– Happy to say Michigan State’s Sports Journalism program is coming out of the incubator and into the real. I am continually humbled and amazed by the enthusiasm, talent, and inventiveness of the students who want to go into sports media. And yes, despite all the doom and gloom, I see a strong future for media – especially in sports. You have to be good, have a thick skin, and be willing to work your ass off to succeed. But isn’t that true of anything? You can’t succeed in neurology, baking cupcakes for a living, or being a writer unless you can hit the fastball with the best of them and commit to being the best. It doesn’t come easy, and that is what I think discourages some. They think it is easy, because it is sports. Well, they are learning the truth in my classes, and I hope, making themselves even more fantastic to kick ass in the real world.

So love to all, big world out there. Let’s all kick ass.

Namaste.

Long time no speak!

So can you tell I have been busy?! Too busy to blog? Yep, sorry. But between book writing, South by Southwest presenting, writing and teaching, life has been crazy, but crazy good.

Staying warm and busy…

IMG00264_3I always dream of summer when I see the Australian Open on TV. Sadly, my dream of warmth ends when I look out the window and see the deep freeze of Michigan’s winter. Oh well…3 more months and this ends!

Until the sun turns itself back on for real light and warmth, I will stay in the writing cave and keep working away.

Some good things to give thanks for…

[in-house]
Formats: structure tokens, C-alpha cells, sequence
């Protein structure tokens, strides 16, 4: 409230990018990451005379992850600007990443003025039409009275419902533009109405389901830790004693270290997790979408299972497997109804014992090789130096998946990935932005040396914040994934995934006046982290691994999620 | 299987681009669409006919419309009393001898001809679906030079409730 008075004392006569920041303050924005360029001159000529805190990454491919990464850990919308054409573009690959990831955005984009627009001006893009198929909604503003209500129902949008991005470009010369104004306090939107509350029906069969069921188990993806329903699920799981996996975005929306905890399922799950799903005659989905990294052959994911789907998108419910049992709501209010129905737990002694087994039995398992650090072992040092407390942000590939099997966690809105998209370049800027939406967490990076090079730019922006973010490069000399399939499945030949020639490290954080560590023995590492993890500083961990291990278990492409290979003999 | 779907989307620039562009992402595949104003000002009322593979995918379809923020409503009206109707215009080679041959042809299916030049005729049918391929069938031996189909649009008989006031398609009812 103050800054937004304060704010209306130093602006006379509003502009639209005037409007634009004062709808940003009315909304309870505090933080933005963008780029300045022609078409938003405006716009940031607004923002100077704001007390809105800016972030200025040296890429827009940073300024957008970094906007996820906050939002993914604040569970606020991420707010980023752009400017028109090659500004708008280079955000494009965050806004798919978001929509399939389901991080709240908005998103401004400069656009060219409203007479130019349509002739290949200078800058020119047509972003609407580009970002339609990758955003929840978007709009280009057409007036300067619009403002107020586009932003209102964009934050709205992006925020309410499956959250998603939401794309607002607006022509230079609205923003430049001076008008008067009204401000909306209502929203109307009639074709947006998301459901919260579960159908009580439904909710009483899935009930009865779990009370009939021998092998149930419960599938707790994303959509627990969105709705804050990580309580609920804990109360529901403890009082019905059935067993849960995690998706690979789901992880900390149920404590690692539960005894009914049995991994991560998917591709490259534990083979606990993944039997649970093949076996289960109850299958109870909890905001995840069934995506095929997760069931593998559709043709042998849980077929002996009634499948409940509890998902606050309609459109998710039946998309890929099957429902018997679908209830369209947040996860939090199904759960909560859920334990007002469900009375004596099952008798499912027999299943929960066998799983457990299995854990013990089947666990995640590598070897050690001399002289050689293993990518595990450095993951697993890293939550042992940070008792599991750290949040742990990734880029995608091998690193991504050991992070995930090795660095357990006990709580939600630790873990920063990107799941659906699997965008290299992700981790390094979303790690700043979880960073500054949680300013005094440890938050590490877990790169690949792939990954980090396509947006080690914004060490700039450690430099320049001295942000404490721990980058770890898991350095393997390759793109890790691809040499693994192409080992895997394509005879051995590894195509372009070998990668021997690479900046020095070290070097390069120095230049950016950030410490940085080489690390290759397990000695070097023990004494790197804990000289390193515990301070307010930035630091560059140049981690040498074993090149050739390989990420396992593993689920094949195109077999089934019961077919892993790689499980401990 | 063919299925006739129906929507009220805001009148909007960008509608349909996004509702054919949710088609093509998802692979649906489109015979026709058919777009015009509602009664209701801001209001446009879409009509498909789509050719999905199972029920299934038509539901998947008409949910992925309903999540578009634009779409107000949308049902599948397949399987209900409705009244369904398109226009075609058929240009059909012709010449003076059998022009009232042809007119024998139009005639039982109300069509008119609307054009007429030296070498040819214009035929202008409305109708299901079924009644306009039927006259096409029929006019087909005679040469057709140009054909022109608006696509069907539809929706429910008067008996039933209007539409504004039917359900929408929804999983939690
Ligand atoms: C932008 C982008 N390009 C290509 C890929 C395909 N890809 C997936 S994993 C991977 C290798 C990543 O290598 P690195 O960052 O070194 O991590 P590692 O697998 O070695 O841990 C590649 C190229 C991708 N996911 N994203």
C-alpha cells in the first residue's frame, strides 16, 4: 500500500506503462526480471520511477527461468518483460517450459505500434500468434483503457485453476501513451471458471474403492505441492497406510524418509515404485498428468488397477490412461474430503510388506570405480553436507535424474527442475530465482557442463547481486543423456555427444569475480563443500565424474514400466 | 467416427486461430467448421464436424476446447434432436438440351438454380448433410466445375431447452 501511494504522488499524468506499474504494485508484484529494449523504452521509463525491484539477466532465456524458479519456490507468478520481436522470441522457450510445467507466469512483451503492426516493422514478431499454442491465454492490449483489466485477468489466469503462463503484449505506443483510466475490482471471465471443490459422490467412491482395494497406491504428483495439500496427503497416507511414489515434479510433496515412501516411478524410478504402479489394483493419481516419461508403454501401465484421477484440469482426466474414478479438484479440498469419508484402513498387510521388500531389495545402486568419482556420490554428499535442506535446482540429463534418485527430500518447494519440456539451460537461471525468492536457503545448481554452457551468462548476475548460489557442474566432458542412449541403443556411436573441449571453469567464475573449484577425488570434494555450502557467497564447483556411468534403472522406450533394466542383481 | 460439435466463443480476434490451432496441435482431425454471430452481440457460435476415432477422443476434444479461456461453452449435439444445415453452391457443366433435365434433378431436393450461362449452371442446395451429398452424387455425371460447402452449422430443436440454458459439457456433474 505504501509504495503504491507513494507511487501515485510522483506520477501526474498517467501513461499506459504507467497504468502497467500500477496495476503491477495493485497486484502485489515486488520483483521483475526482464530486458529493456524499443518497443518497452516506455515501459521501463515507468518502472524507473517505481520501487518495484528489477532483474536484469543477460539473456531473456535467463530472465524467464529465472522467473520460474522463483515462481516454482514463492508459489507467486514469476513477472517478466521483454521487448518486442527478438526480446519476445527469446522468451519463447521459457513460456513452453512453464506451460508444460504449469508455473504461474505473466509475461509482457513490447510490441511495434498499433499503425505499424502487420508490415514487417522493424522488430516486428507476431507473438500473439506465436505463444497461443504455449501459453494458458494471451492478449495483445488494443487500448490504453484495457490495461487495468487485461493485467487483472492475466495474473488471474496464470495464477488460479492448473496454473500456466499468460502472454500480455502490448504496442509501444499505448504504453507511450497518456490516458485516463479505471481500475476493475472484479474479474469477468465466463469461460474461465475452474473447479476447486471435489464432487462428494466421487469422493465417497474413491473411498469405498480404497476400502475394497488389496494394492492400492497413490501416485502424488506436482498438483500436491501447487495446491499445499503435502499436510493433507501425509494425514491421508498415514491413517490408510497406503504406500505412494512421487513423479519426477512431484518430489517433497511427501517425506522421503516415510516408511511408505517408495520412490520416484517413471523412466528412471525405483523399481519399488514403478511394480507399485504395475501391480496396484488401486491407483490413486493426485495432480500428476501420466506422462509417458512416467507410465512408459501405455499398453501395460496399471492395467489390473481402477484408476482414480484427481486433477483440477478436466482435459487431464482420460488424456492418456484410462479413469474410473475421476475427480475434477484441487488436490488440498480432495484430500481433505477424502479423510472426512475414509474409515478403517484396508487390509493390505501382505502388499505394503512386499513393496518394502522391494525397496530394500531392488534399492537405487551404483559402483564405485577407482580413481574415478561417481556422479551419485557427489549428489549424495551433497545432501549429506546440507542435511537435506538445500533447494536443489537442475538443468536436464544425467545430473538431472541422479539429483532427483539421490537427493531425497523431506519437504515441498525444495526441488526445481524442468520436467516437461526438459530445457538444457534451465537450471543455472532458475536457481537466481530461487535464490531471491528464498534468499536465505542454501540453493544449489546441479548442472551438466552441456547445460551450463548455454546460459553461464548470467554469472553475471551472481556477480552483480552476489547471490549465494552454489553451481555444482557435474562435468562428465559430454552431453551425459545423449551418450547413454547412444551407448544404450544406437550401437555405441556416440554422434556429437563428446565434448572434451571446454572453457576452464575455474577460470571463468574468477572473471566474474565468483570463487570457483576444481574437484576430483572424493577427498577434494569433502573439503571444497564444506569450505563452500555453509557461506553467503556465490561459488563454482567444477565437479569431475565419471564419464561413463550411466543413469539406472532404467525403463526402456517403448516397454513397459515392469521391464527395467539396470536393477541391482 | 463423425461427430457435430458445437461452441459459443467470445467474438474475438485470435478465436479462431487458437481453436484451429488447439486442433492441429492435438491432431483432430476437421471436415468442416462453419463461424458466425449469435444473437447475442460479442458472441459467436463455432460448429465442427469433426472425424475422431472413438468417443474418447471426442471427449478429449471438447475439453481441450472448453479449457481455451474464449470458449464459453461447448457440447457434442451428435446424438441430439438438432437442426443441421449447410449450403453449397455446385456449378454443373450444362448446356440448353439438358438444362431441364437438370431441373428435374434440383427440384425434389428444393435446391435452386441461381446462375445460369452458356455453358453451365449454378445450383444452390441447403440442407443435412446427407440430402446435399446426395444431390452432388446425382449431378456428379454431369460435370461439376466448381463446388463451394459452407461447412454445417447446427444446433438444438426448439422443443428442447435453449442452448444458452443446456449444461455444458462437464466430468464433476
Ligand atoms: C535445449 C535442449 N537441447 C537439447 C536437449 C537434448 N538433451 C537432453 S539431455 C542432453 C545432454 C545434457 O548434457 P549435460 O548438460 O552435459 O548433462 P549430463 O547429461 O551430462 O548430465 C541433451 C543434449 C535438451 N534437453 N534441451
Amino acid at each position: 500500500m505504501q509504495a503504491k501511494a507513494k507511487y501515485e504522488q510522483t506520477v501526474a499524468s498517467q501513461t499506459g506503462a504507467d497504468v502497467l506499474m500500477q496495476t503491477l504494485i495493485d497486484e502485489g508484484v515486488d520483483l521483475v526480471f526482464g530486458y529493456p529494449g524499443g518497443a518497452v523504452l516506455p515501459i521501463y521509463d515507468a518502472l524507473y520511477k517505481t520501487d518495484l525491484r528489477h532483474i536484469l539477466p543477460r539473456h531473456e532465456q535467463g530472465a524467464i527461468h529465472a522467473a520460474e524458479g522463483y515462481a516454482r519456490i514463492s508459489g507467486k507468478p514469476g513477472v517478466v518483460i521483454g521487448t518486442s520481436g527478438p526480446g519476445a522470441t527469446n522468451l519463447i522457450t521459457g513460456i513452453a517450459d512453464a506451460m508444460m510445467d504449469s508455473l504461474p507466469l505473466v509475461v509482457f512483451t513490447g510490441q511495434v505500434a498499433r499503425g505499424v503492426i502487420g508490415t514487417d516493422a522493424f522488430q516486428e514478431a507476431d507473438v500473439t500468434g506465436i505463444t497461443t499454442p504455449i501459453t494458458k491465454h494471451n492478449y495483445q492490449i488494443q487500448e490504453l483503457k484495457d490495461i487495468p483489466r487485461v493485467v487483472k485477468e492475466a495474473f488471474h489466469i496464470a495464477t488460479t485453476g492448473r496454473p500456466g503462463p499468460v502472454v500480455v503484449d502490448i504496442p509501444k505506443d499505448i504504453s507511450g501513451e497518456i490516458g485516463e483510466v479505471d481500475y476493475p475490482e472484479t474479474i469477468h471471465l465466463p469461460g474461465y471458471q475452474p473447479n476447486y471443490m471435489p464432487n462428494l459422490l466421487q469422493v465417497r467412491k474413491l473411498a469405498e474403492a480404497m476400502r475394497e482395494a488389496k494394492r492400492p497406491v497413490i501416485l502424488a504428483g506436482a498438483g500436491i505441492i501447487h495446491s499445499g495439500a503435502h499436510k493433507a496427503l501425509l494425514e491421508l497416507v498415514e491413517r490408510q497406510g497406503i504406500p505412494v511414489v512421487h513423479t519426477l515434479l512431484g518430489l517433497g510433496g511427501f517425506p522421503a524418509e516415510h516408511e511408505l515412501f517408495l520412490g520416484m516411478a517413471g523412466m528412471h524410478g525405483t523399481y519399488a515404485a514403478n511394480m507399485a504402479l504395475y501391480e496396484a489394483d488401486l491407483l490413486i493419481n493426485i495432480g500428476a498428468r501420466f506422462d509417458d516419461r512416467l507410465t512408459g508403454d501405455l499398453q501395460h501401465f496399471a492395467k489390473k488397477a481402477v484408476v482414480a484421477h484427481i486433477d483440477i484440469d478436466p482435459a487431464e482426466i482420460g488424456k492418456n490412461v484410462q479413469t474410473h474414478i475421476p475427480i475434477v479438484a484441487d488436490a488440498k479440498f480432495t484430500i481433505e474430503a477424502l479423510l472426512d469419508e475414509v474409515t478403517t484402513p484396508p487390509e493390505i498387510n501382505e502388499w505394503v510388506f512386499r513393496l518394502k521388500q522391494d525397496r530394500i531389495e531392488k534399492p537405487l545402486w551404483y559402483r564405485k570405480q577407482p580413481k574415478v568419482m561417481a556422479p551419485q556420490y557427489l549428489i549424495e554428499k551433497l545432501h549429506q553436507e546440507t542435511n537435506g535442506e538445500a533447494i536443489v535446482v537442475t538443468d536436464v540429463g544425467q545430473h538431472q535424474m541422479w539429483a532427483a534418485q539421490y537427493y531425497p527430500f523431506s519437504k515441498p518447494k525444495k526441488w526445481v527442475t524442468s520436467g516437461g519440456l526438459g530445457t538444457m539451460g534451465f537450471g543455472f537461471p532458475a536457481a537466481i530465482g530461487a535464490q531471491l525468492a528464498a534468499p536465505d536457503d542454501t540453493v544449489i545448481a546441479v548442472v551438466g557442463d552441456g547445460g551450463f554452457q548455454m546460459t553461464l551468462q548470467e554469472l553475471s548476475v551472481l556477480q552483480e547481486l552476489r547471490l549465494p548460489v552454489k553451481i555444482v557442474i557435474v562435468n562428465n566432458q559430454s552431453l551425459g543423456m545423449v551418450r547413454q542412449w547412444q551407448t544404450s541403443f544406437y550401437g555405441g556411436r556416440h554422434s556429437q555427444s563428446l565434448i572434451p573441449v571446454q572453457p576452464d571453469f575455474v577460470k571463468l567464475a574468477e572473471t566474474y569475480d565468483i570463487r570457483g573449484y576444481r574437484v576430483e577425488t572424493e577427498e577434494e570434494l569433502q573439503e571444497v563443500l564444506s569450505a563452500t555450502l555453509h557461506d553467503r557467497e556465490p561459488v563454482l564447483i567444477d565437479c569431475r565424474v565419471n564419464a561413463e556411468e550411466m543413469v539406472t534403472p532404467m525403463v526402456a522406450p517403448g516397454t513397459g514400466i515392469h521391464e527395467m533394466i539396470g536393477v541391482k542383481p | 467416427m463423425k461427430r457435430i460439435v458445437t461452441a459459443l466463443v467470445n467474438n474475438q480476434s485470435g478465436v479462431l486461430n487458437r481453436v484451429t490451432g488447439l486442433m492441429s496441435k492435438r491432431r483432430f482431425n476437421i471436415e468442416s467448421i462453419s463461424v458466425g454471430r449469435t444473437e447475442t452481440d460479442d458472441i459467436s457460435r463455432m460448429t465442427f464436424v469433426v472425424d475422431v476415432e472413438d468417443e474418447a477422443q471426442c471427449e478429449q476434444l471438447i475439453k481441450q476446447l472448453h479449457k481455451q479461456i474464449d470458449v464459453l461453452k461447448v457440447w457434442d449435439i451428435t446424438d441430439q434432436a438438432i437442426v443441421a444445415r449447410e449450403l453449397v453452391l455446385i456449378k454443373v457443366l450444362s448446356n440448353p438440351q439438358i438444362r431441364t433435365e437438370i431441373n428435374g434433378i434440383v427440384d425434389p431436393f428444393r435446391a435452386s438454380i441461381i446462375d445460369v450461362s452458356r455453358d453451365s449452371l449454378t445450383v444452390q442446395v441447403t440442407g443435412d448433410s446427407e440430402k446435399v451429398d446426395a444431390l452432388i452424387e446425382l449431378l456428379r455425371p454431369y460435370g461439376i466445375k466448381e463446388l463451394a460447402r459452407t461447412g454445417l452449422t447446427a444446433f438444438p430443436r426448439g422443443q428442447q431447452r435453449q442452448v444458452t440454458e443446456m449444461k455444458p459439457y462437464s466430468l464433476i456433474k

– Thanks to the Medill School at Northwestern University for being kind enough to choose to profile me for their women in sports media series. Humbled to be included with some amazing women.

sxsw-interactive-logo– We are gearing up for South by Southwest! Are you coming to see our concussions and sports panel on March 13? Join us at #SXSWsports!

logo (1)– And come check out Concussionclarity.com…the new website that aims to discuss concussion and sport in a smart way.

A lot of good things. Will keep me warm until I see the tulips pop up!

mahalo.

Wondering…and hoping

spain5 014Spent New Year’s Eve at a lovely gathering (thanks Amy and Karl!), and chatting with somebody who has really made me think.

She had a philosophical point to dissect: is the world getting crazier, or are we being driven crazy because we know about something the instant it happens?

Yes, we are informed when there is a hostage crisis in Australia, a plane crash in Indonesia, or a horrible drive-by shooting that killed a teen near where I live, in near real-time.

But does knowing this information, taking in the terror and evil and random horror around us…is it good for us?